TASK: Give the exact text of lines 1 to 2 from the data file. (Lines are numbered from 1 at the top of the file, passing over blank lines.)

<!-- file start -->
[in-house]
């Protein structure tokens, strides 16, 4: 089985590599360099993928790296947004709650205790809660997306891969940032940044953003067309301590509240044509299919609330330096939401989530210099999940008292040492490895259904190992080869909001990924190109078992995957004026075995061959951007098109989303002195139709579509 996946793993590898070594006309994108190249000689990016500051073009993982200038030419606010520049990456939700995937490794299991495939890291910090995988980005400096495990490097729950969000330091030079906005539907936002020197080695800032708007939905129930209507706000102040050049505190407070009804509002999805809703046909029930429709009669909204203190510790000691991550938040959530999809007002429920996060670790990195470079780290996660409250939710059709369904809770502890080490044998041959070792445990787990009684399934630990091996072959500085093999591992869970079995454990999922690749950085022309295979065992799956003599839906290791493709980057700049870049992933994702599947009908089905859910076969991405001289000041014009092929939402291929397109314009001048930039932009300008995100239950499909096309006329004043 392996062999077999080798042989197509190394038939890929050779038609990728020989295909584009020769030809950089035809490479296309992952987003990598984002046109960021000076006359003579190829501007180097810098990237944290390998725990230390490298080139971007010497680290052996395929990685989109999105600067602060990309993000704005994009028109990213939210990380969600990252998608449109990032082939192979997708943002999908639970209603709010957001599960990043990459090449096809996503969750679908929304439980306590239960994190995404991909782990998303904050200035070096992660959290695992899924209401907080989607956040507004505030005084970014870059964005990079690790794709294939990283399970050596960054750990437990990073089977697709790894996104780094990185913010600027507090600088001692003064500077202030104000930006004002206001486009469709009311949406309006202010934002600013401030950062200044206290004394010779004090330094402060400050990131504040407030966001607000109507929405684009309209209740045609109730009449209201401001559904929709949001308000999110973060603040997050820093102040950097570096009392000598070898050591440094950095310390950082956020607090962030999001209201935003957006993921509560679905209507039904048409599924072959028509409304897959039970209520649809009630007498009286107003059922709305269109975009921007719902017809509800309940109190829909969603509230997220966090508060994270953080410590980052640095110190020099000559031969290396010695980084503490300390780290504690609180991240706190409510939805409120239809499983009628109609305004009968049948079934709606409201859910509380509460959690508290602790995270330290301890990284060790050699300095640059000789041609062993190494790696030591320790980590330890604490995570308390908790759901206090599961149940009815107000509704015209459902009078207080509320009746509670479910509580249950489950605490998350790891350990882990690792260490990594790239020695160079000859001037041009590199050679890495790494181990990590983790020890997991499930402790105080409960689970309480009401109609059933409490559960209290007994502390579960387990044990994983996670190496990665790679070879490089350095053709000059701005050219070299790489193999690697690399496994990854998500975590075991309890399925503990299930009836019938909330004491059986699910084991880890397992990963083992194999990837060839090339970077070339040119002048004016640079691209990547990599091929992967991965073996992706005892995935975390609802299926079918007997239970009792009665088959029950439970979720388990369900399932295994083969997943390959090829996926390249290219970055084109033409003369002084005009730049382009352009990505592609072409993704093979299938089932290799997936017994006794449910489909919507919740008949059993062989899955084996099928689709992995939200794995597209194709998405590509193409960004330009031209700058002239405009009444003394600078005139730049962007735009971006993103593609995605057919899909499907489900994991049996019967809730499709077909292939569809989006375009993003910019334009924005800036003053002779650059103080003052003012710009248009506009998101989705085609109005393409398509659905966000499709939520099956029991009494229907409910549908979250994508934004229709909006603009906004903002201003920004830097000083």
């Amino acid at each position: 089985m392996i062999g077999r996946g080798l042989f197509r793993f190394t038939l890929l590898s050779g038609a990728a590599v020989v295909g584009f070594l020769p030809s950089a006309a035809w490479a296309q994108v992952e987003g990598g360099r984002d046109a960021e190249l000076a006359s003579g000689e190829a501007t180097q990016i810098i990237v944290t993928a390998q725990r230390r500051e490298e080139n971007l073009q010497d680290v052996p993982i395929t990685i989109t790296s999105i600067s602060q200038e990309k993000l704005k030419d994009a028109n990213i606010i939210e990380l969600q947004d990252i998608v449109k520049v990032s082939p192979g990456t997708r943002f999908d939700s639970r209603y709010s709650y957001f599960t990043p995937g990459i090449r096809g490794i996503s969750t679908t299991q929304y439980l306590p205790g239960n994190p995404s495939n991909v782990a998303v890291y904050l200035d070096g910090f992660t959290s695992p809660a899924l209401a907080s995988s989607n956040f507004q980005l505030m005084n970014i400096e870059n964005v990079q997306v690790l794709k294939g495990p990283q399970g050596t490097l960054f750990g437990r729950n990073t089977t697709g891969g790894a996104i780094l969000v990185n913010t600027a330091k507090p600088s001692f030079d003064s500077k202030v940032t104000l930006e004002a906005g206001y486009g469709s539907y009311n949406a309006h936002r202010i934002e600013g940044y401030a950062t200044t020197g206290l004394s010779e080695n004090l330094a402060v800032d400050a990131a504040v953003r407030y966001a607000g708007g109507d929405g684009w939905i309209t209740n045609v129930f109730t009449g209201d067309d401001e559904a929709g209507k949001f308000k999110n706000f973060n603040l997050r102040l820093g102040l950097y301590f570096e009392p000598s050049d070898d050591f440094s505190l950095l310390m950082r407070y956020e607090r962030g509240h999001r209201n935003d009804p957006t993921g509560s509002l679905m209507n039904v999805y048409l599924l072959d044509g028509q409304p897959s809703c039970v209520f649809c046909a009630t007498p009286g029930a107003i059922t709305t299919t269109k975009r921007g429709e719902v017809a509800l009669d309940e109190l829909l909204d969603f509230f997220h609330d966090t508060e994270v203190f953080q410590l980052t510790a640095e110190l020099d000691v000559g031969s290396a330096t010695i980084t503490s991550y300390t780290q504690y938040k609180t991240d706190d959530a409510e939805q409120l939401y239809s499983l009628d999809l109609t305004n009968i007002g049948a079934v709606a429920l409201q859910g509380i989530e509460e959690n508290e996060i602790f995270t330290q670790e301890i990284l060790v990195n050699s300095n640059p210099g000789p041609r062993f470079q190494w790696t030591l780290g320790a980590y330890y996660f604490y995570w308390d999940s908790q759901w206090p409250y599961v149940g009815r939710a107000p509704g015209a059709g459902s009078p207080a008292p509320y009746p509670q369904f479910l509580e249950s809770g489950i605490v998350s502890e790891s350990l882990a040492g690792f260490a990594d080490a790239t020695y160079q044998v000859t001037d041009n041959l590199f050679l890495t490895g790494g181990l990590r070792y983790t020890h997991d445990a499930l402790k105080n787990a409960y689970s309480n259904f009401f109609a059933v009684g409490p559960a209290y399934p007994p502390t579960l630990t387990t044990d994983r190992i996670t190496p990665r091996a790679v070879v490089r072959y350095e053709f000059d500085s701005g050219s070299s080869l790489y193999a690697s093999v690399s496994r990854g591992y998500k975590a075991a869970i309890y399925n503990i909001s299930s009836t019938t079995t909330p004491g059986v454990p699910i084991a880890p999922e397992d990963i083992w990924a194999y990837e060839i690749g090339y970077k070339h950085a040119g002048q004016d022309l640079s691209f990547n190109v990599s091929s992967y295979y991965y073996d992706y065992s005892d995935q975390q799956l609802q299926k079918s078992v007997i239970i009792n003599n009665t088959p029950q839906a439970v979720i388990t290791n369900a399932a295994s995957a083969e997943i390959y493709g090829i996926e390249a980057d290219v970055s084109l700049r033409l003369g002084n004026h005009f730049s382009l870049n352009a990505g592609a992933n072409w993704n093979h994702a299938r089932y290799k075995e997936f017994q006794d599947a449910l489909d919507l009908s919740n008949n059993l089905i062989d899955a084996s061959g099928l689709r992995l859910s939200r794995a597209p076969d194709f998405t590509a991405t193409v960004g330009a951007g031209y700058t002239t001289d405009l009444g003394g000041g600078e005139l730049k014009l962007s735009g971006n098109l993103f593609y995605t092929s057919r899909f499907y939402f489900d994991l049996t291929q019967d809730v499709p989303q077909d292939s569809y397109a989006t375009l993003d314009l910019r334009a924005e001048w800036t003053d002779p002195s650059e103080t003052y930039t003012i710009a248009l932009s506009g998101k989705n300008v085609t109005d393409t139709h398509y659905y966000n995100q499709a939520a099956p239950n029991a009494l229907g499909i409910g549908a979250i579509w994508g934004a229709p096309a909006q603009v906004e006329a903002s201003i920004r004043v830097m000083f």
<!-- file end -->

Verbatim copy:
[in-house]
């Protein structure tokens, strides 16, 4: 089985590599360099993928790296947004709650205790809660997306891969940032940044953003067309301590509240044509299919609330330096939401989530210099999940008292040492490895259904190992080869909001990924190109078992995957004026075995061959951007098109989303002195139709579509 996946793993590898070594006309994108190249000689990016500051073009993982200038030419606010520049990456939700995937490794299991495939890291910090995988980005400096495990490097729950969000330091030079906005539907936002020197080695800032708007939905129930209507706000102040050049505190407070009804509002999805809703046909029930429709009669909204203190510790000691991550938040959530999809007002429920996060670790990195470079780290996660409250939710059709369904809770502890080490044998041959070792445990787990009684399934630990091996072959500085093999591992869970079995454990999922690749950085022309295979065992799956003599839906290791493709980057700049870049992933994702599947009908089905859910076969991405001289000041014009092929939402291929397109314009001048930039932009300008995100239950499909096309006329004043 392996062999077999080798042989197509190394038939890929050779038609990728020989295909584009020769030809950089035809490479296309992952987003990598984002046109960021000076006359003579190829501007180097810098990237944290390998725990230390490298080139971007010497680290052996395929990685989109999105600067602060990309993000704005994009028109990213939210990380969600990252998608449109990032082939192979997708943002999908639970209603709010957001599960990043990459090449096809996503969750679908929304439980306590239960994190995404991909782990998303904050200035070096992660959290695992899924209401907080989607956040507004505030005084970014870059964005990079690790794709294939990283399970050596960054750990437990990073089977697709790894996104780094990185913010600027507090600088001692003064500077202030104000930006004002206001486009469709009311949406309006202010934002600013401030950062200044206290004394010779004090330094402060400050990131504040407030966001607000109507929405684009309209209740045609109730009449209201401001559904929709949001308000999110973060603040997050820093102040950097570096009392000598070898050591440094950095310390950082956020607090962030999001209201935003957006993921509560679905209507039904048409599924072959028509409304897959039970209520649809009630007498009286107003059922709305269109975009921007719902017809509800309940109190829909969603509230997220966090508060994270953080410590980052640095110190020099000559031969290396010695980084503490300390780290504690609180991240706190409510939805409120239809499983009628109609305004009968049948079934709606409201859910509380509460959690508290602790995270330290301890990284060790050699300095640059000789041609062993190494790696030591320790980590330890604490995570308390908790759901206090599961149940009815107000509704015209459902009078207080509320009746509670479910509580249950489950605490998350790891350990882990690792260490990594790239020695160079000859001037041009590199050679890495790494181990990590983790020890997991499930402790105080409960689970309480009401109609059933409490559960209290007994502390579960387990044990994983996670190496990665790679070879490089350095053709000059701005050219070299790489193999690697690399496994990854998500975590075991309890399925503990299930009836019938909330004491059986699910084991880890397992990963083992194999990837060839090339970077070339040119002048004016640079691209990547990599091929992967991965073996992706005892995935975390609802299926079918007997239970009792009665088959029950439970979720388990369900399932295994083969997943390959090829996926390249290219970055084109033409003369002084005009730049382009352009990505592609072409993704093979299938089932290799997936017994006794449910489909919507919740008949059993062989899955084996099928689709992995939200794995597209194709998405590509193409960004330009031209700058002239405009009444003394600078005139730049962007735009971006993103593609995605057919899909499907489900994991049996019967809730499709077909292939569809989006375009993003910019334009924005800036003053002779650059103080003052003012710009248009506009998101989705085609109005393409398509659905966000499709939520099956029991009494229907409910549908979250994508934004229709909006603009906004903002201003920004830097000083």